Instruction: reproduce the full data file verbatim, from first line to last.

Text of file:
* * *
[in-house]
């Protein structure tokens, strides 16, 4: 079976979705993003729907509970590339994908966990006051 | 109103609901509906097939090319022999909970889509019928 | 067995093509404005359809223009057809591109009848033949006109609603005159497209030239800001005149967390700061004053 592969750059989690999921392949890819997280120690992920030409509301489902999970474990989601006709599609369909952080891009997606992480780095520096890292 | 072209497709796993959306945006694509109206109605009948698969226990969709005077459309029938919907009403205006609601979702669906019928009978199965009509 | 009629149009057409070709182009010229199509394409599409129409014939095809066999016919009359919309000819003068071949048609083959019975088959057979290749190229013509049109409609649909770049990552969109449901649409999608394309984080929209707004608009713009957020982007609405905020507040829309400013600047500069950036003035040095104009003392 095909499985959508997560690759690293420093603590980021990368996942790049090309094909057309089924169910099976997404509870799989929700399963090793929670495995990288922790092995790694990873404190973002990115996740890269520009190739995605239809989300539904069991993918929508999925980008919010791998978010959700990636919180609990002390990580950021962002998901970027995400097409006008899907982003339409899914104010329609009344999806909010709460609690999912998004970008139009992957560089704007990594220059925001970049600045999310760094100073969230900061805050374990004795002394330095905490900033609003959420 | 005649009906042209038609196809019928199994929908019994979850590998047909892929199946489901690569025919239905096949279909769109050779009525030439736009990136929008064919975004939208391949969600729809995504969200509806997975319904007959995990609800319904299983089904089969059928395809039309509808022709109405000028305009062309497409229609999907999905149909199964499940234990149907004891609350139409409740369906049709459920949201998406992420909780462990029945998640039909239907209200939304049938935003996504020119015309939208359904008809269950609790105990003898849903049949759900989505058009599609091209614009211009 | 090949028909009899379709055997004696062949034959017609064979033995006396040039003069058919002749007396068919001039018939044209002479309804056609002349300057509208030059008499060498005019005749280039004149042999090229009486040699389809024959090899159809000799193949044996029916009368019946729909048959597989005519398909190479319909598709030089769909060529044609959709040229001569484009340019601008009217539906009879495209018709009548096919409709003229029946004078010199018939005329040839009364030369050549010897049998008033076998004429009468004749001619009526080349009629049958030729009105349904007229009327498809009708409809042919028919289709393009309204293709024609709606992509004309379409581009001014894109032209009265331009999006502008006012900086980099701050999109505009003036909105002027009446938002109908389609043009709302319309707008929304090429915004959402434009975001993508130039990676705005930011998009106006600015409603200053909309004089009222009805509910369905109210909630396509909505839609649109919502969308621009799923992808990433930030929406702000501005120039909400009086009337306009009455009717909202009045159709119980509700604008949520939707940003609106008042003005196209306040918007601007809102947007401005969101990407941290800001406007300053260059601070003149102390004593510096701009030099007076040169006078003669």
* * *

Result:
[in-house]
């Protein structure tokens, strides 16, 4: 079976979705993003729907509970590339994908966990006051 | 109103609901509906097939090319022999909970889509019928 | 067995093509404005359809223009057809591109009848033949006109609603005159497209030239800001005149967390700061004053 592969750059989690999921392949890819997280120690992920030409509301489902999970474990989601006709599609369909952080891009997606992480780095520096890292 | 072209497709796993959306945006694509109206109605009948698969226990969709005077459309029938919907009403205006609601979702669906019928009978199965009509 | 009629149009057409070709182009010229199509394409599409129409014939095809066999016919009359919309000819003068071949048609083959019975088959057979290749190229013509049109409609649909770049990552969109449901649409999608394309984080929209707004608009713009957020982007609405905020507040829309400013600047500069950036003035040095104009003392 095909499985959508997560690759690293420093603590980021990368996942790049090309094909057309089924169910099976997404509870799989929700399963090793929670495995990288922790092995790694990873404190973002990115996740890269520009190739995605239809989300539904069991993918929508999925980008919010791998978010959700990636919180609990002390990580950021962002998901970027995400097409006008899907982003339409899914104010329609009344999806909010709460609690999912998004970008139009992957560089704007990594220059925001970049600045999310760094100073969230900061805050374990004795002394330095905490900033609003959420 | 005649009906042209038609196809019928199994929908019994979850590998047909892929199946489901690569025919239905096949279909769109050779009525030439736009990136929008064919975004939208391949969600729809995504969200509806997975319904007959995990609800319904299983089904089969059928395809039309509808022709109405000028305009062309497409229609999907999905149909199964499940234990149907004891609350139409409740369906049709459920949201998406992420909780462990029945998640039909239907209200939304049938935003996504020119015309939208359904008809269950609790105990003898849903049949759900989505058009599609091209614009211009 | 090949028909009899379709055997004696062949034959017609064979033995006396040039003069058919002749007396068919001039018939044209002479309804056609002349300057509208030059008499060498005019005749280039004149042999090229009486040699389809024959090899159809000799193949044996029916009368019946729909048959597989005519398909190479319909598709030089769909060529044609959709040229001569484009340019601008009217539906009879495209018709009548096919409709003229029946004078010199018939005329040839009364030369050549010897049998008033076998004429009468004749001619009526080349009629049958030729009105349904007229009327498809009708409809042919028919289709393009309204293709024609709606992509004309379409581009001014894109032209009265331009999006502008006012900086980099701050999109505009003036909105002027009446938002109908389609043009709302319309707008929304090429915004959402434009975001993508130039990676705005930011998009106006600015409603200053909309004089009222009805509910369905109210909630396509909505839609649109919502969308621009799923992808990433930030929406702000501005120039909400009086009337306009009455009717909202009045159709119980509700604008949520939707940003609106008042003005196209306040918007601007809102947007401005969101990407941290800001406007300053260059601070003149102390004593510096701009030099007076040169006078003669």